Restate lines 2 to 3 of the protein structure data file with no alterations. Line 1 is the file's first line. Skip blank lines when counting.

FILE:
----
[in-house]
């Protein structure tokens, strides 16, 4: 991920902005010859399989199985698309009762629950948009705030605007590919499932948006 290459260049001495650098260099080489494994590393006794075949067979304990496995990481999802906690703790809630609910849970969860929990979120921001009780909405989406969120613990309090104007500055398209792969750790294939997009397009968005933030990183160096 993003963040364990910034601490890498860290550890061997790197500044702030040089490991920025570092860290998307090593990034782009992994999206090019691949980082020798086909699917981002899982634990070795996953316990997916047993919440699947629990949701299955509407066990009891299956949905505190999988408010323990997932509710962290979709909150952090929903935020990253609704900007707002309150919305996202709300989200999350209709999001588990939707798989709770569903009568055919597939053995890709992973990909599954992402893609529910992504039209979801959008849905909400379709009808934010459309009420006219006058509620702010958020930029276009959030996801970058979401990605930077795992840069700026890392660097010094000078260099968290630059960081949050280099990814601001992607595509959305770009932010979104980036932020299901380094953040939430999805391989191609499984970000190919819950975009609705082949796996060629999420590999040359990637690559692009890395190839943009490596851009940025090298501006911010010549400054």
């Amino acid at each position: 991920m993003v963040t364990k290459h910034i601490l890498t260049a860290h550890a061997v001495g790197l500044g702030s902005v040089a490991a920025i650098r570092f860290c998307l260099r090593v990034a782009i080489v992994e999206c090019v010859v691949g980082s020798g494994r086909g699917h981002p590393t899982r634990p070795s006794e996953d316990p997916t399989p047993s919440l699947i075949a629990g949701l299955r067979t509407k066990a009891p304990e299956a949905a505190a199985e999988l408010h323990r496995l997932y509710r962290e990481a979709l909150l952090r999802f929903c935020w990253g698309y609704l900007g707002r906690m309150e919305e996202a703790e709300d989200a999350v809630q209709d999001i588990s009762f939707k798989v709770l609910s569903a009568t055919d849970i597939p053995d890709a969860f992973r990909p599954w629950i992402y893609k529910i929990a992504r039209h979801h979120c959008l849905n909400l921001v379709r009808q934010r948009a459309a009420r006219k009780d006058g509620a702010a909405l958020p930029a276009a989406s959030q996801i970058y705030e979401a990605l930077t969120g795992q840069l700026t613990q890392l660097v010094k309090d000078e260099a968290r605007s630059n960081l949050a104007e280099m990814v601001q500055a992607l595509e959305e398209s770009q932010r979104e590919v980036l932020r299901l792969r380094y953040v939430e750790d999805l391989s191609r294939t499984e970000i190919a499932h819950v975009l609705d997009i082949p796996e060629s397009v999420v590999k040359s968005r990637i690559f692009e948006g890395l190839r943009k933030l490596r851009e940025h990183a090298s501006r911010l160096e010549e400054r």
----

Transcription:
């Protein structure tokens, strides 16, 4: 991920902005010859399989199985698309009762629950948009705030605007590919499932948006 290459260049001495650098260099080489494994590393006794075949067979304990496995990481999802906690703790809630609910849970969860929990979120921001009780909405989406969120613990309090104007500055398209792969750790294939997009397009968005933030990183160096 993003963040364990910034601490890498860290550890061997790197500044702030040089490991920025570092860290998307090593990034782009992994999206090019691949980082020798086909699917981002899982634990070795996953316990997916047993919440699947629990949701299955509407066990009891299956949905505190999988408010323990997932509710962290979709909150952090929903935020990253609704900007707002309150919305996202709300989200999350209709999001588990939707798989709770569903009568055919597939053995890709992973990909599954992402893609529910992504039209979801959008849905909400379709009808934010459309009420006219006058509620702010958020930029276009959030996801970058979401990605930077795992840069700026890392660097010094000078260099968290630059960081949050280099990814601001992607595509959305770009932010979104980036932020299901380094953040939430999805391989191609499984970000190919819950975009609705082949796996060629999420590999040359990637690559692009890395190839943009490596851009940025090298501006911010010549400054």
């Amino acid at each position: 991920m993003v963040t364990k290459h910034i601490l890498t260049a860290h550890a061997v001495g790197l500044g702030s902005v040089a490991a920025i650098r570092f860290c998307l260099r090593v990034a782009i080489v992994e999206c090019v010859v691949g980082s020798g494994r086909g699917h981002p590393t899982r634990p070795s006794e996953d316990p997916t399989p047993s919440l699947i075949a629990g949701l299955r067979t509407k066990a009891p304990e299956a949905a505190a199985e999988l408010h323990r496995l997932y509710r962290e990481a979709l909150l952090r999802f929903c935020w990253g698309y609704l900007g707002r906690m309150e919305e996202a703790e709300d989200a999350v809630q209709d999001i588990s009762f939707k798989v709770l609910s569903a009568t055919d849970i597939p053995d890709a969860f992973r990909p599954w629950i992402y893609k529910i929990a992504r039209h979801h979120c959008l849905n909400l921001v379709r009808q934010r948009a459309a009420r006219k009780d006058g509620a702010a909405l958020p930029a276009a989406s959030q996801i970058y705030e979401a990605l930077t969120g795992q840069l700026t613990q890392l660097v010094k309090d000078e260099a968290r605007s630059n960081l949050a104007e280099m990814v601001q500055a992607l595509e959305e398209s770009q932010r979104e590919v980036l932020r299901l792969r380094y953040v939430e750790d999805l391989s191609r294939t499984e970000i190919a499932h819950v975009l609705d997009i082949p796996e060629s397009v999420v590999k040359s968005r990637i690559f692009e948006g890395l190839r943009k933030l490596r851009e940025h990183a090298s501006r911010l160096e010549e400054r």